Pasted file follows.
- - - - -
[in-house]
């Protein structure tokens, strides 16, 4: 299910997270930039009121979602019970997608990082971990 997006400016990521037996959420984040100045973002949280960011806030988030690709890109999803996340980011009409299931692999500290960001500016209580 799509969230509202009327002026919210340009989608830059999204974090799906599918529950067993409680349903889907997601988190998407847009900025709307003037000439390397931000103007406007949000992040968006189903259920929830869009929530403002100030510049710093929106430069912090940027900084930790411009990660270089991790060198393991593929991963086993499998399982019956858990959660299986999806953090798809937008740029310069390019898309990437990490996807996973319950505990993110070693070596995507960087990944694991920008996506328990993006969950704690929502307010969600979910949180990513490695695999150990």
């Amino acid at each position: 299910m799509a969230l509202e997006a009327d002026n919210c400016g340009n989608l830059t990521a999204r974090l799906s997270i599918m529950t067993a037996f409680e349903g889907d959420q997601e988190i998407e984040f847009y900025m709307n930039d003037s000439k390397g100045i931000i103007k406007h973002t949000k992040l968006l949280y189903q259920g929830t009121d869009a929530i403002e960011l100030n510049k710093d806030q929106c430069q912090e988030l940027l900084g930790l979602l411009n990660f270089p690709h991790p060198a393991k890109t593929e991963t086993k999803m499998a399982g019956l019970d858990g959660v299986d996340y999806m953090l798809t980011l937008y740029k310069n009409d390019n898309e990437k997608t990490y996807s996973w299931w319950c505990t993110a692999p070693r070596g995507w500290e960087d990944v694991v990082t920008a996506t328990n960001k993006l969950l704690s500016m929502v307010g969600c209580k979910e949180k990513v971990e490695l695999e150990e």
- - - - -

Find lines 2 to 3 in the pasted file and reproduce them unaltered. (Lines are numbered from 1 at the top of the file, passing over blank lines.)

């Protein structure tokens, strides 16, 4: 299910997270930039009121979602019970997608990082971990 997006400016990521037996959420984040100045973002949280960011806030988030690709890109999803996340980011009409299931692999500290960001500016209580 799509969230509202009327002026919210340009989608830059999204974090799906599918529950067993409680349903889907997601988190998407847009900025709307003037000439390397931000103007406007949000992040968006189903259920929830869009929530403002100030510049710093929106430069912090940027900084930790411009990660270089991790060198393991593929991963086993499998399982019956858990959660299986999806953090798809937008740029310069390019898309990437990490996807996973319950505990993110070693070596995507960087990944694991920008996506328990993006969950704690929502307010969600979910949180990513490695695999150990």
């Amino acid at each position: 299910m799509a969230l509202e997006a009327d002026n919210c400016g340009n989608l830059t990521a999204r974090l799906s997270i599918m529950t067993a037996f409680e349903g889907d959420q997601e988190i998407e984040f847009y900025m709307n930039d003037s000439k390397g100045i931000i103007k406007h973002t949000k992040l968006l949280y189903q259920g929830t009121d869009a929530i403002e960011l100030n510049k710093d806030q929106c430069q912090e988030l940027l900084g930790l979602l411009n990660f270089p690709h991790p060198a393991k890109t593929e991963t086993k999803m499998a399982g019956l019970d858990g959660v299986d996340y999806m953090l798809t980011l937008y740029k310069n009409d390019n898309e990437k997608t990490y996807s996973w299931w319950c505990t993110a692999p070693r070596g995507w500290e960087d990944v694991v990082t920008a996506t328990n960001k993006l969950l704690s500016m929502v307010g969600c209580k979910e949180k990513v971990e490695l695999e150990e």